It was the middle of the Cold War, the USSR was clearly the enemy. But the propaganda and control of information was immense.
Soviet culture looked like a genuine alternative to Western culture? I think that was the perspective then. It genuinely looked like a different way of running society, and it genuinely looked powerful and like it had a chance of winning.
And from a British point of view, the Soviets aren’t Soviets… they’re one of the four Great Powers! The Brits and the Russians have been tussling at that point for centuries, there’s always someone in the ascendant and somebody scrabbling, and it turns over periodically. So I think there’s a kind of respect given to Russia and Constructivism that wouldn’t have been there if this exhibition had been in the US.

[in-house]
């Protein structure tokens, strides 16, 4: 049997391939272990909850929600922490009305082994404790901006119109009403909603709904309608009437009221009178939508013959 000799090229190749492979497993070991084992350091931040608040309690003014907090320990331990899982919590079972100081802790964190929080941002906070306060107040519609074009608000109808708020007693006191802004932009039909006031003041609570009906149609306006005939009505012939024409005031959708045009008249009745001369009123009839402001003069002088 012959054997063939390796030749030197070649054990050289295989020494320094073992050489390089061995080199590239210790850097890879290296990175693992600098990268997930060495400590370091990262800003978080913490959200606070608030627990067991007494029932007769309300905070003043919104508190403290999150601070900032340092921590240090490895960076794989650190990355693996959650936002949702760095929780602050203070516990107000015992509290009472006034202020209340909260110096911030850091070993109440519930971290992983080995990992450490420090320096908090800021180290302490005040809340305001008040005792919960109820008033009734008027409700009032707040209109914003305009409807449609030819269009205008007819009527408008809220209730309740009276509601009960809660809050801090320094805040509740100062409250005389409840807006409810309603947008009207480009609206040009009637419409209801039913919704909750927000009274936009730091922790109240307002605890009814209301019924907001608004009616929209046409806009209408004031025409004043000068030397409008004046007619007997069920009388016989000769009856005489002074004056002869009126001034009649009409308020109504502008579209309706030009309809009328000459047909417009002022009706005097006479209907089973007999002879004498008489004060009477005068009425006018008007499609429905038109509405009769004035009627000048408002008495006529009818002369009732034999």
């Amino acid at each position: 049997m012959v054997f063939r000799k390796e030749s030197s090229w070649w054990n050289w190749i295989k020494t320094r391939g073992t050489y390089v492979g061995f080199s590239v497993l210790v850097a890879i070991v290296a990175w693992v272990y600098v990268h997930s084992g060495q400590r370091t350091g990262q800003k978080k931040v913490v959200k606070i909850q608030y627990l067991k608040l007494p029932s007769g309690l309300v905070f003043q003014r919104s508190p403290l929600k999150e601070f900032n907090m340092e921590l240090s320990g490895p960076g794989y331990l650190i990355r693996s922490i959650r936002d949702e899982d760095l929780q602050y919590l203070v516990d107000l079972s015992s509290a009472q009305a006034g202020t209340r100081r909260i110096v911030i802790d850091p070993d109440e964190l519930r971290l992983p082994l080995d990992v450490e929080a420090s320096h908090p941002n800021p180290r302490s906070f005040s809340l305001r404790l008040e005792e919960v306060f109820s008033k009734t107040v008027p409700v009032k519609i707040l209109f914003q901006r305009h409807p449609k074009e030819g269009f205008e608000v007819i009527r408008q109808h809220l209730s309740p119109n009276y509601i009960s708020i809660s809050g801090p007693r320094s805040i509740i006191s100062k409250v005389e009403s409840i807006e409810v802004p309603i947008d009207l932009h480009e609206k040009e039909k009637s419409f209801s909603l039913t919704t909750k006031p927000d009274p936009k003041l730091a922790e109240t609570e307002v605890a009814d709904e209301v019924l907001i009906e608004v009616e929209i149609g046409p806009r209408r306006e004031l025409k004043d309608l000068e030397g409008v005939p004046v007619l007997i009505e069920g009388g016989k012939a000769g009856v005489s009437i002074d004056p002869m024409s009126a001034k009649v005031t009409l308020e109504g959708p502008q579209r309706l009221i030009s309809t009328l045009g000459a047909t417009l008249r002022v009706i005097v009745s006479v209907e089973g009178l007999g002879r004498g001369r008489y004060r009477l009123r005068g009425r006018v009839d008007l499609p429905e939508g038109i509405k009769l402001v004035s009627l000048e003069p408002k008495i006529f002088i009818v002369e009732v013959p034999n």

Now Communism ain’t great. I’m a generation and a thousand miles removed, and I’ve spoken recently with people much closer to it than me – really not great at all.
But reading this exhibition catalogue, I come away with the view that the authors don’t know who will come out on top: the Soviets or the West; Communism or Capitalism. Nothing for them - not the west, not capitalism - is inevitable, so it’s a very different read than we’d get nowadays, now we know how the story progresses.
Let’s go back to the town planning thing.
Because the Western alternative to co-operative services, in terms of “liberation” from the domestic routine, is consumerism.
The first couple of decades of the 1900s was the story of electrification and the fractional-horsepower motor (Wikipedia). The technology of the factory came into the home, and:
By 1920, over 500,000 fractional-horsepower motors were powering washers and other appliances in America.
Here’s French sociology Henri Lefebvre on the topic, as told by Rob Shields: